Loneliness: Why Keeping Good Company Matters

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You might say you’re ‘just not a people person’ but companionship has always been good for humans, and not just where our mental health is concerned but our physical health too. A new study suggests that prolonged loneliness is something we should strive to avoid, given that it allegedly increases the risk of premature death in adults by 14%.

Again, the link between the mind and body is reinforced; as per this study supported by the National Institute of Health in the US, social isolation correlated strongly with both repressed immune systems and increased cellular inflammation. This was observed in a study that examined 141 adults. Explained by Forbes, this physical manifestation of loneliness affects the expression of genes through a phenomenon the known as “conserved transcriptional response to adversity,” or CTRA. And we don’t have to be scientists to recognise when things like sadness, bouts of depression, stress and more affect our bodies; the body speaks the mind.

Worryingly, the longer somebody endures a period of loneliness, the greater influence this CTRA has on genes that affect white blood cells. “CTRA decreases the genetic expression of white blood cells while simultaneously increasing the genetic expression of inflammation. Inflammation refers to damage at the cellular level rather than the swelling that accompanies an injury; the injury, in this case, is happening within the body’s cells.”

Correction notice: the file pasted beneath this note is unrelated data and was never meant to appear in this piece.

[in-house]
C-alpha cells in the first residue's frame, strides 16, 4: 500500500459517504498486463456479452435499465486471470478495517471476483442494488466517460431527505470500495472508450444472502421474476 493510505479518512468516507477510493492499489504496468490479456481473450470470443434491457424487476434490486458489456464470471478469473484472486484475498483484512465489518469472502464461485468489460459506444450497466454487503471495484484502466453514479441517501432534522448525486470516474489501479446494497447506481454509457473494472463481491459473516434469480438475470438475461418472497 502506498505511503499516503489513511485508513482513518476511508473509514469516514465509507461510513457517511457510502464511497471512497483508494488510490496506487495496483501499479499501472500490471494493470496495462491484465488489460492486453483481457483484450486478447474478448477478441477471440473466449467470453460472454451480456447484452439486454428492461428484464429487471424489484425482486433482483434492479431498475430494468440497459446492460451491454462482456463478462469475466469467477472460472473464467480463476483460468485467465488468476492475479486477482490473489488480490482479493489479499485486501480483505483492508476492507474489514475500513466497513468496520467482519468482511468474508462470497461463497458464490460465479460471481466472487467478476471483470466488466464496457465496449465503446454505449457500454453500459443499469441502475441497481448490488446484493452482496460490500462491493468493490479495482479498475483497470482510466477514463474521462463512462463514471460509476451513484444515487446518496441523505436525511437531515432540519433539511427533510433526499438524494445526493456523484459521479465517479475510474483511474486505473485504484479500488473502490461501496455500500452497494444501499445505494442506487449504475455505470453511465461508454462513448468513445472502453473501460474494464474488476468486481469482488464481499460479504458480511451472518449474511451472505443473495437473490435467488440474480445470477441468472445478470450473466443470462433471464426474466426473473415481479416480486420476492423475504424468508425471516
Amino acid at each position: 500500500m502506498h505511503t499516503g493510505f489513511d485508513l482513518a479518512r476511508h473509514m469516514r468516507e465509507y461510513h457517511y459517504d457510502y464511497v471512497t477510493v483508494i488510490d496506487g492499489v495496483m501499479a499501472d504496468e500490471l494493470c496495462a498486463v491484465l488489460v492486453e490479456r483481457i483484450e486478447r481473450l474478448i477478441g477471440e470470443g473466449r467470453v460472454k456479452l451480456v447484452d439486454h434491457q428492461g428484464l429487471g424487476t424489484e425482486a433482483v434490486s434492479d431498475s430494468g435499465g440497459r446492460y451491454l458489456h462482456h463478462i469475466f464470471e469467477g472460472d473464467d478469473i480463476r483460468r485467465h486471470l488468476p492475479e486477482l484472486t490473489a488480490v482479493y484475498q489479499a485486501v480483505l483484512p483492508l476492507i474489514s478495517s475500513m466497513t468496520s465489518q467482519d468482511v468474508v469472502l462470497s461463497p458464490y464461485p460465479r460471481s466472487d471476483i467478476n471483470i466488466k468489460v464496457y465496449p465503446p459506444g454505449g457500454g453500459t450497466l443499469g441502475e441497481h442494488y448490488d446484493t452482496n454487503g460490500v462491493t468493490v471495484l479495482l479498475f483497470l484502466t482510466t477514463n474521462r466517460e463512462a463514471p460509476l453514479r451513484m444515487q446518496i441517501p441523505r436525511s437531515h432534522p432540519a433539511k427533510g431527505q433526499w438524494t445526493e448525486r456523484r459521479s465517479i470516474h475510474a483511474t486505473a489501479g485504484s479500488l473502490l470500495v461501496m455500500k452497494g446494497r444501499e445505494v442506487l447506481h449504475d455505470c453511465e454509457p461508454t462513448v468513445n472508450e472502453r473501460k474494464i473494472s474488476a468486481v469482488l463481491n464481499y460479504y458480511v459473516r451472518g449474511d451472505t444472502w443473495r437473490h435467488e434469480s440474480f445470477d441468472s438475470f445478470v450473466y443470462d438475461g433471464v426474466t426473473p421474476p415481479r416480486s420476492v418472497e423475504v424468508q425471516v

In less scientific terms, loneliness has the potential to weaken our immune systems, making us more susceptible to infections while at the same time our cellular health is slowly weakened over time. In a word, bleak. The human tendency to bond with others is an innate one, so perhaps, if we go against the most basic characteristics of human life, we run the risk of experiencing such physiological effects. It makes sense.

While time alone certainly has its merits, and we all need to turn inwards from time to time, for the sake of your physical health in later years – and your mental health now – make sure to forge meaningful relationships and surround yourself with a few good humans. Pets work too.

Via Forbes.

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